BCG Farmer in Focus – Dougal McAllister


This month BCG caught up with next-generation farmer Dougal McAllister on his family farm Bonnie Brae. Dougal and his parents Don and Prue are engaged in a Farm-scale Natural Capital Accounting Project being undertaken by LaTrobe University Research Centre for Future Landscapes and being led by Principal Research Fellow, Jim Radford.

2021 Upskill and Invest Young Farmers Scholarship Awards

Dougal is a recent recipient of the $10,000 scholarship through the 2021 Upskill and Invest Young Farmers Scholarship Awards through Agriculture Victoria and is planning to use the income to pursue further education in business management, leadership, and decision-making to improve profitability on his family farm.

Location and rainfall

Bonnie Brae is located at Banyena, just to the north of Marnoo in the Wimmera region of Victoria. The farm is a mixed cropping and livestock enterprise of around 1000ha split over four blocks within a 50km distance.

Dougal returned to the farm after completing Environmental Science at Melbourne University and working in waste reduction for ten years before making the decision to return to the Wimmera: “I decided to give farming a go about two and a half years ago,” explained Dougal. “It’s Mum and Dad’s business but they’re certainly looking to retire quickly. Dad was winding down his operations and had sold all his gear before I decided to come home, so we’re slowly re-building our capacity.”

“It’s about 350mm annual rainfall, predominantly winter rainfall—and on the occasion we get summer storms.”

Rotational grazing

“We currently share farm the cropping side of things to the neighbours Paul and Anthony Trotter and on the other half of the property we are running sheep using time rotational grazing. We’ve split up all our paddocks to about 10ha in size using either permanent or electrical fences and put in new water points. We rotate the animals around quickly to give the paddocks a rest period long enough to allow the plants to recover properly.”

“As part of our livestock management program we’re also sowing winter annual cover crops and we’re trying to get a perennial base under those as well. So, as part of our equipment replacement plan, we’ve re-built the underside of a model 56 Massey Ferguson combine using modern double-disc openers and a retrofitted liquid injection system. We’ve also got pig manure that we’ve sourced locally that we’re composting on farm to spread prior to sowing.”


When asked about some of the challenges as a young farmer, Dougal is pragmatic in his response: “A lot of people think farmers are incredibly wealthy, they see land prices shooting through the roof and at the same time the commodity prices are going up but so is the cost of farming and some of the input costs are skyrocketing. As a young farmer buying land, you need to manage a high interest bill, or a high lease bill as well as paying for inputs required to produce the food so you can make some money.”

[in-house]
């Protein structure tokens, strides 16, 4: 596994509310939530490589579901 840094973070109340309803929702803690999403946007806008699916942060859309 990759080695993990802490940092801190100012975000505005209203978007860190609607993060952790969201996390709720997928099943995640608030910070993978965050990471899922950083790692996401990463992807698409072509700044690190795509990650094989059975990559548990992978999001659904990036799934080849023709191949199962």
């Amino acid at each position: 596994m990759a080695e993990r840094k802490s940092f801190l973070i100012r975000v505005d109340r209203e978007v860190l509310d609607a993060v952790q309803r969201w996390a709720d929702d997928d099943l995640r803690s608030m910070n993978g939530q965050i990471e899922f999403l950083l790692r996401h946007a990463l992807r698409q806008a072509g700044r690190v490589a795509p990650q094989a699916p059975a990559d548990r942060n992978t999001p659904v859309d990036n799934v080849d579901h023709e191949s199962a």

Natural Capital Accounting Program

Through the Natural Capital Accounting Program Dougal is looking to identify and better manage some of the natural ecosystems on his property. He is hopeful that through the project they can put a realistic value on the natural capital on their holdings. Then, opportunities might be available for improved marketing of their products or finance options that are supportive of the environmental benefits of working with nature. He is also hopeful the consumer market will be receptive to the approach: “If we can prove to consumers that we’re increasing natural capital, they will be willing to pay a premium for our products,” Dougal hopes.

Dougal is also engaged in the BCG GAPP (Extending whole farm sustainability to young farmer discussion groups in the Wimmera and Mallee) program in 2020/21 which was funded by the National Landcare Program Smart Farms Small Grants program and initiative of the Department of Agriculture, Water and Environment. “Young Farmer initiatives that enable knowledge transfer, not only between BCG and the farmers, but also between farmers themselves is an invaluable mechanism to support the next generation in the industry”

Looking forward, Dougal is keen to start the process of taking over management of the enterprise: “I think next year I will be leasing the property and taking over management of the business and the farm. Sheep work is good for me, I always enjoyed that aspect of farming because I don’t love sitting on tractors all day. At this stage we’ll continue to work with the Trotters to do the cropping and I’ll continue to manage the sheep and when Paul needs a hand, I’ll give him one.”

For more information on the Farm-scale Natural Accounting Project visit:

or contact Ali Frischke at BCG.

Upcoming Events

Become a BCG Member

BCG exists for its members. Research and extension activities are designed to provide members with information and resources that will help them improve the productivity, profitability and sustainability of their farm businesses.

Improve your profitability

Receive the latest research, extension and event news direct to your inbox! For a limited time, receive a free technical bulletin when you subscribe.